Enthesitis and synovitis account for some of the peripheral joint involvement. Peripheral joint disease occurs in 33% of patients, most commonly in the hips. Hip involvement usually occurs in the first 10 years of the disease course and is typically bilateral.

Other joints may be involved, including the following:

  • Shoulder girdle (glenohumeral, acromioclavicular, and sternoclavicular joints)
  • Costovertebral joints
  • Costosternal junctions
  • Manubriosternal joints
  • Symphysis pubis
  • Temporomandibular joint

Peripheral joints are uncommonly involved. When they are involved it is in an asymmetric oligoarticular pattern.

Dactylitis (sausage digit) is very uncommon in patients with AS. Isolated small-joint involvement of the hands, feet, or dactylitis strongly suggests reactive arthritis (ReA), psoriatic arthritis (PsA), or undifferentiated spondyloarthropathy (USpA).

Destructive arthritis may affect the hips or shoulder girdle, which may result in limited range of motion and flexion deformities.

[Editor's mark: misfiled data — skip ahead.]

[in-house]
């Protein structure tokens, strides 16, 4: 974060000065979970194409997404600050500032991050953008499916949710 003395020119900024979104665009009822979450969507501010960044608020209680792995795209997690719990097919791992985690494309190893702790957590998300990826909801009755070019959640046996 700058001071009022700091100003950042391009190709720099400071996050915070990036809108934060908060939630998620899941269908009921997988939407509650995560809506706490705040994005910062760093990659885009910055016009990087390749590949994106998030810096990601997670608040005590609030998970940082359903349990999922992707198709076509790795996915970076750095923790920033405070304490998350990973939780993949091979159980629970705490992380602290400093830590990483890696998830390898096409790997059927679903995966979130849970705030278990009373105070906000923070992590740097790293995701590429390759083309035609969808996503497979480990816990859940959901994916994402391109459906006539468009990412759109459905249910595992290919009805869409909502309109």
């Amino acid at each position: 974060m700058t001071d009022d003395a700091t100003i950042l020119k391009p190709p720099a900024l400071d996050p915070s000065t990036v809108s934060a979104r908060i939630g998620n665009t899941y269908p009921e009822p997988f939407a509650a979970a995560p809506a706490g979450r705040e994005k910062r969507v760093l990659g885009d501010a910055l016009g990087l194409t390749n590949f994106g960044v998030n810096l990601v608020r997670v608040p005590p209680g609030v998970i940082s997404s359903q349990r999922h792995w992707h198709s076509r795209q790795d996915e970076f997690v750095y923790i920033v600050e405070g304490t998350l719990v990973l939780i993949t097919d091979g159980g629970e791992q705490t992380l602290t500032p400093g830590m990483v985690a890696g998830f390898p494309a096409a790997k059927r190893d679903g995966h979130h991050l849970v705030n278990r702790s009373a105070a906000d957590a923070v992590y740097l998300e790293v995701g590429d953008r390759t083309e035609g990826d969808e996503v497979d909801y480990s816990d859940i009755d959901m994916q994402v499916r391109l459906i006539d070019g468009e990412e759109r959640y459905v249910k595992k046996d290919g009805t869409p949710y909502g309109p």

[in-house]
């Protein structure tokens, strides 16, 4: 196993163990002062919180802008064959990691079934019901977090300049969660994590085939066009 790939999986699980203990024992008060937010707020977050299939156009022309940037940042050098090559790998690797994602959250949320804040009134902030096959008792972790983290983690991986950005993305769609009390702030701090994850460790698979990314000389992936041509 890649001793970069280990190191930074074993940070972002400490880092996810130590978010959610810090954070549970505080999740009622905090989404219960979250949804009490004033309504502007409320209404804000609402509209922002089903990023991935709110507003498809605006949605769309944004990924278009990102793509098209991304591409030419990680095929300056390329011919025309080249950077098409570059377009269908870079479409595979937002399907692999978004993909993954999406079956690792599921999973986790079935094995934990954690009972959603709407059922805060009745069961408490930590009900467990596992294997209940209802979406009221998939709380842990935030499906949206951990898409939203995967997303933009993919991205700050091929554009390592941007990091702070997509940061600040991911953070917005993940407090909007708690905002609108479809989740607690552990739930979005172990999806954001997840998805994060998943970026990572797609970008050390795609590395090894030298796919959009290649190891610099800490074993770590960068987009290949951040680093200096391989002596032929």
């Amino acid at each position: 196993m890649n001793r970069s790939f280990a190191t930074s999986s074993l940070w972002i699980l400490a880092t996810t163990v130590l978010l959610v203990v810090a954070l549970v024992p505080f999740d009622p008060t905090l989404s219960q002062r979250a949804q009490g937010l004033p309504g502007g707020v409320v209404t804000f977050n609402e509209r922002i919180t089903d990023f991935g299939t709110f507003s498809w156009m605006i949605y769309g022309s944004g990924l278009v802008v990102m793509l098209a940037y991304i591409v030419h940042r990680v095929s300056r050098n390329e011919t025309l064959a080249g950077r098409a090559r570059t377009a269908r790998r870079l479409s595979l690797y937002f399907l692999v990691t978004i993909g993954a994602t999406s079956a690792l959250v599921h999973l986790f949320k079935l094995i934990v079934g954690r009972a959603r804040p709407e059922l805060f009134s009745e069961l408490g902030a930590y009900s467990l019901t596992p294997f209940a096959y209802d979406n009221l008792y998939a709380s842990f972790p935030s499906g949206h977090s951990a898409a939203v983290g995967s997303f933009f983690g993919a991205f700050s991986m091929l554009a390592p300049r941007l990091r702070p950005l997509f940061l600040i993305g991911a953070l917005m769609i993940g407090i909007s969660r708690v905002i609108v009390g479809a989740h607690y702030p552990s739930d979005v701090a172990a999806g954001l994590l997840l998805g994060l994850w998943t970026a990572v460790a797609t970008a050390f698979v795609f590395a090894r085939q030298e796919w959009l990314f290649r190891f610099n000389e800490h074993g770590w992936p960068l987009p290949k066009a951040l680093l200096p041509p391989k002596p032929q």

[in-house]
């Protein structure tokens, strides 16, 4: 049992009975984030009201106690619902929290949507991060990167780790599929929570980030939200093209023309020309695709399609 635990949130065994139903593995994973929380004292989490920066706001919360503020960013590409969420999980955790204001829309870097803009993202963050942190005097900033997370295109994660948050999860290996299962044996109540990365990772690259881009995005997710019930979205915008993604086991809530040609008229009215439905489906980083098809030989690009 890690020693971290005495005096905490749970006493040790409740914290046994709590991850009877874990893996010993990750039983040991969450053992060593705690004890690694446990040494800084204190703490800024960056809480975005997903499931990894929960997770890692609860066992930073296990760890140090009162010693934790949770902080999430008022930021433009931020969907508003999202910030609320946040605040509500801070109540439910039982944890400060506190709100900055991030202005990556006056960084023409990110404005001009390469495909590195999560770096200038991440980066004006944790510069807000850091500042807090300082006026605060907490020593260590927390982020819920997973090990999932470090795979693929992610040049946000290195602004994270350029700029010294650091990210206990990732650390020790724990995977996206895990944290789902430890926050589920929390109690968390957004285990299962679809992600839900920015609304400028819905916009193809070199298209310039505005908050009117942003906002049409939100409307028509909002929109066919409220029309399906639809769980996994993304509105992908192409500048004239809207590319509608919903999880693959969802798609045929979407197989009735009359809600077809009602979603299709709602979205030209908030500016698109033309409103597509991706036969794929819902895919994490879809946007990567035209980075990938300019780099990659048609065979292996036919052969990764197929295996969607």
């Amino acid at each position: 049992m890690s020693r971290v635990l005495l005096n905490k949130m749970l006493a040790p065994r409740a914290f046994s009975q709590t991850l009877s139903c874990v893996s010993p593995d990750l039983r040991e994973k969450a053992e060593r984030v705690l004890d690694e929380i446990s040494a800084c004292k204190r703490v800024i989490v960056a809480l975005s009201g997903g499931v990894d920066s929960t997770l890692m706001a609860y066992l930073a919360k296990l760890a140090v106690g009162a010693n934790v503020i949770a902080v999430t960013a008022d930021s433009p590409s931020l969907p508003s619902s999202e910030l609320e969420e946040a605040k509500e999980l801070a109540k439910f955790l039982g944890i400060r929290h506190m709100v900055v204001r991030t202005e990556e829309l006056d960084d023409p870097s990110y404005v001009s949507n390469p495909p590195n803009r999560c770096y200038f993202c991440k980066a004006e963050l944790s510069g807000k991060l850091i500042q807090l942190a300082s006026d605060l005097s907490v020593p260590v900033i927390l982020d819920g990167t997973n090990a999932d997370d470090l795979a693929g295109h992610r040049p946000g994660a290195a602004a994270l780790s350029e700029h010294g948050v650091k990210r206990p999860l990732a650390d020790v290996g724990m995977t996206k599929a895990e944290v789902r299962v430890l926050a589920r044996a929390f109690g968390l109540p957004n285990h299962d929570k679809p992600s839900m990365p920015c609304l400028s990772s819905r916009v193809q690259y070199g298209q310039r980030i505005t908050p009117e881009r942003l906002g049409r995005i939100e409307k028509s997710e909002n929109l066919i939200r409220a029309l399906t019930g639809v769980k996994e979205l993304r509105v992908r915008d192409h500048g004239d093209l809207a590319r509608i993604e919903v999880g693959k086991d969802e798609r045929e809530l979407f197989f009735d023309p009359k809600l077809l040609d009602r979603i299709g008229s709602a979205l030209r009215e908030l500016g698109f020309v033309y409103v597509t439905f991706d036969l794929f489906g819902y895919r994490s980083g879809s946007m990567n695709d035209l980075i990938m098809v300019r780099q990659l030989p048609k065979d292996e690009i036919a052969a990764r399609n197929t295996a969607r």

Extra-articular manifestations

Screen for extra-articular manifestations of AS by performing specific examinations (eg, ophthalmologic, cardiac, gastrointestinal [GI]). Such manifestations may include the following:

  • Uveitis
  • Cardiovascular disease
  • Pulmonary disease
  • Renal disease
  • Neurologic disease
  • GI disease


Uveitis (also called iritis or iridocyclitis) is the most common extra-articular manifestation of AS, occurring in 20-30% of patients. [78, 79] Of all patients with acute anterior uveitis, 30-50% have or will develop AS. The incidence is much higher in individuals who are HLA-B27 positive (84-90%). Patients with uveitis may also have or may develop other spondyloarthropathies, including ReA (5-10%), USpA (2-5%), and PsA (< 1%), although this is less common. Isolated inflammatory bowel disease (IBD) is also associated with uveitis.

The uveitis associated with AS is usually acute in presentation and unilateral, and symptoms include a painful red eye with photophobia, increased lacrimation, and blurred vision. The involvement is usually anterior, rarely including posterior elements. Attacks usually resolve over 2-3 months with treatment, and residual visual impairment is unlikely unless treatment is inadequate or delayed. Recurrences are common.

The uveitis that develops in ReA is similar to the uveitis that develops in AS, whereas the uveitis that develops in PsA and in spondyloarthropathy associated with IBD tends to be more chronic and bilateral and often involves posterior elements.